Keeping an Asthma Diary

By monitoring the severity of your asthma symptoms using a peak flow meter and practicing self-management using peak flow zones, you can live an active life free of asthma symptoms.

Another component of this self-management is an asthma diary. Keeping a daily asthma diary can help you monitor asthma triggers and asthma medications. The asthma diary is used to:

Recording this information will help you recognize asthma attacks and head them off before you become seriously ill. Your doctor will also use this diary to evaluate how well your asthma action plan is working.

How Do I Keep a Daily Asthma Diary?

To keep a daily asthma diary, start by printing out a copy of an asthma action plan. We have a blank asthma action plan in this guide.

Next, determine and record your asthma zones. Place this information in your asthma diary so you can refer to it easily.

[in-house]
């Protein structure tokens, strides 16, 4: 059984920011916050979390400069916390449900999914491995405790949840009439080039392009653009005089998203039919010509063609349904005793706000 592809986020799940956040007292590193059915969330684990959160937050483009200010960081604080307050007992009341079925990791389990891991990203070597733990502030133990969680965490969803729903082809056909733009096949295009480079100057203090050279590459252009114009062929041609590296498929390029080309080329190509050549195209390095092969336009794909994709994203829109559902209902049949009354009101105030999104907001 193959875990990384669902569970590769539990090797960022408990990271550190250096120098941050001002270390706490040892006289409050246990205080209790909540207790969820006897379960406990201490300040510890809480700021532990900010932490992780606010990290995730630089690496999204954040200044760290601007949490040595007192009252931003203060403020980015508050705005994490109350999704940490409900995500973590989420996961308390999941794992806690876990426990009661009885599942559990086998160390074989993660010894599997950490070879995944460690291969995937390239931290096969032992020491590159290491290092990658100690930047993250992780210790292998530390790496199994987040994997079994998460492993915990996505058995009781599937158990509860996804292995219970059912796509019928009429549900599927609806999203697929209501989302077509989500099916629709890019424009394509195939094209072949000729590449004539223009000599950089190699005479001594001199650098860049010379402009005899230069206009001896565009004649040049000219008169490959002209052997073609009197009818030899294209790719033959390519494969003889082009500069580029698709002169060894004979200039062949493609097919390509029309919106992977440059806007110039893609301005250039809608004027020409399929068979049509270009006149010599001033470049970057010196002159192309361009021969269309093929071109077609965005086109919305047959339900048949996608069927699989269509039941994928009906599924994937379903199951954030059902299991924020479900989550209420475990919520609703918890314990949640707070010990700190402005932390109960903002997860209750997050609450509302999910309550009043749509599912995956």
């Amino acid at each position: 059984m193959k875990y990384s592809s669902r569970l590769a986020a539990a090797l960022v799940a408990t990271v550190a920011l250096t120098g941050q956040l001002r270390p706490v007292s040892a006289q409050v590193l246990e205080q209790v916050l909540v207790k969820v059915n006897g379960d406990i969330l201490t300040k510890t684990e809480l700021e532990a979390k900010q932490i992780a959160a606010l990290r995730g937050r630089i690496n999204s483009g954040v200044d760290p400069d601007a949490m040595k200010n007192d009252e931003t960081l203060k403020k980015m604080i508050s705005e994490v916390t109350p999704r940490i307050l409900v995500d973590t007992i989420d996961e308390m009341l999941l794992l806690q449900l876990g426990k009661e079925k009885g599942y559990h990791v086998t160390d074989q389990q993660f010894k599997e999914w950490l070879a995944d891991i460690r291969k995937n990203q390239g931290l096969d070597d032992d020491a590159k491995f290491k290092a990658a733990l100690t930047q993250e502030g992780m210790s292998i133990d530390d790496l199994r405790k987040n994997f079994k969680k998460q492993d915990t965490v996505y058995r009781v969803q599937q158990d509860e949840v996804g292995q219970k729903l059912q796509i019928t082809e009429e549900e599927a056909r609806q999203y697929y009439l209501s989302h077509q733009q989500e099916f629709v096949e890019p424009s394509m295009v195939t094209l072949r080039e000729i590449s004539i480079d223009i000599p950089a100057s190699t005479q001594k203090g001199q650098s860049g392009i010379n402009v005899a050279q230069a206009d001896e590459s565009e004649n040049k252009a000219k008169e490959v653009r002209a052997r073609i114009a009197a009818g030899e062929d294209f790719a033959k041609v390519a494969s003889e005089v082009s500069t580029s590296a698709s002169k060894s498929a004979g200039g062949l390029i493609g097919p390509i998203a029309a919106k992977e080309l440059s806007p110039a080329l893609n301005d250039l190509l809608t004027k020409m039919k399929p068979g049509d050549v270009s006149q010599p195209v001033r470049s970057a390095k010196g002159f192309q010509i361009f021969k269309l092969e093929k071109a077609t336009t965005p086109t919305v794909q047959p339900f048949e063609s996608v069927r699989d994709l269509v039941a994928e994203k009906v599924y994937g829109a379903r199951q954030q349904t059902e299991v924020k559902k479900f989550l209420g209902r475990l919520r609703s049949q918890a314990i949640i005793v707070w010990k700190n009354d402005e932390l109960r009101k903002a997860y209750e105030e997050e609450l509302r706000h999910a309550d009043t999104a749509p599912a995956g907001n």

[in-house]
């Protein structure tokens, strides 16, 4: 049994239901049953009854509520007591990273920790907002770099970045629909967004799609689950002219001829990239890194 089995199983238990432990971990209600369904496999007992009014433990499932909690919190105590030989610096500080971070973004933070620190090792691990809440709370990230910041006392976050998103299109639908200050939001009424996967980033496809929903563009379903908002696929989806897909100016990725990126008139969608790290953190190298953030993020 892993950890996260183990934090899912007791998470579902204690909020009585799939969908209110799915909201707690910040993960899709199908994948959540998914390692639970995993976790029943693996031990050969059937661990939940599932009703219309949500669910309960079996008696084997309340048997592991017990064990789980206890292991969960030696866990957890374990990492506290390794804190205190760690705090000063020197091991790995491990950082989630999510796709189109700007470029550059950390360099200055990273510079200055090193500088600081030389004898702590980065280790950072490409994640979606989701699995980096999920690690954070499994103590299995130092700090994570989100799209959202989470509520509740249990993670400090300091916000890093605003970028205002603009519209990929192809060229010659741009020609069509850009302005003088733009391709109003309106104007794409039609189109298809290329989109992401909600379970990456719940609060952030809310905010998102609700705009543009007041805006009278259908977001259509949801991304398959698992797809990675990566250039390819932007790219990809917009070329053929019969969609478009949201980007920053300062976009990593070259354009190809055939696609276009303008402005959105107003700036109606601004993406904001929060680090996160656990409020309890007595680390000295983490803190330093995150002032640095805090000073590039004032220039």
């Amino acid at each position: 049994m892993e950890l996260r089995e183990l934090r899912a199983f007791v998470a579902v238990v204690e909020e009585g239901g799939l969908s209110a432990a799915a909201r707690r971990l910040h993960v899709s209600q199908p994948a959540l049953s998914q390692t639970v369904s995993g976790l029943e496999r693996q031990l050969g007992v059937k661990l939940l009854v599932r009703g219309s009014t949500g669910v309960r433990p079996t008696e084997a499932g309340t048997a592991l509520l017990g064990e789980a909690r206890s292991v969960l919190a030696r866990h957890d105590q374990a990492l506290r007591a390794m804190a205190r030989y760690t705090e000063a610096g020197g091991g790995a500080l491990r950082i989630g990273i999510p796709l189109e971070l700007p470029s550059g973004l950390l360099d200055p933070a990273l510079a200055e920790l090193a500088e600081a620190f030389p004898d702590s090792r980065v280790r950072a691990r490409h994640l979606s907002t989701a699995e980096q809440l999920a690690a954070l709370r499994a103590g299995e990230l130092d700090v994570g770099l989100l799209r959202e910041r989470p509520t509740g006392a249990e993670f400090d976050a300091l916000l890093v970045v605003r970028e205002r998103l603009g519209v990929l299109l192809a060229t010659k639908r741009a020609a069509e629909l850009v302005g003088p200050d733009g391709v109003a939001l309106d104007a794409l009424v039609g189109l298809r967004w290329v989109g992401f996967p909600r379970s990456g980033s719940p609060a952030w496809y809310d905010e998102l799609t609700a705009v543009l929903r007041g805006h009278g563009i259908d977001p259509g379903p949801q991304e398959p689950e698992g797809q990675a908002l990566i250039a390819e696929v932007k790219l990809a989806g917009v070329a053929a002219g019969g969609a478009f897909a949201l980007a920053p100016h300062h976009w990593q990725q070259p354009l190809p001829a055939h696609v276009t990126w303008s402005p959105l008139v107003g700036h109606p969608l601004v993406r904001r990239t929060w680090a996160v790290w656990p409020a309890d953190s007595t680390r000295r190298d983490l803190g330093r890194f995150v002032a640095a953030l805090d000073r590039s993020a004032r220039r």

Each day:

  • Fill in the date.
  • Measure PEFs using a peak flow meter, and record the readings in your diary. Be sure to measure PEF before taking your daily asthma medications.
  • Compare your PEF readings to your asthma zones.
  • If the highest PEF reading is less than 80% of your personal best, you must follow the instructions given by your health care provider in your asthma action plan. Also remember to check PEFs more frequently that day, including an evening PEF.
  • Fill in the total number of puffs of the short-acting beta 2-agonist (your rescue or quick-acting inhaler) used over the past 24 hours.
  • Rate any asthma symptoms you had during the day.

Remember to take the asthma diary to each doctor visit so your doctor can assess how well your asthma treatment plan is working.

WebMD Medical Reference Reviewed by Carol DerSarkissian on April 28, 2016

Sources

SOURCES: 
American Lung Association: "Asthma Action Plan." American Academy of  Allergy Asthma & Immunology: "My Asthma Action Plan."

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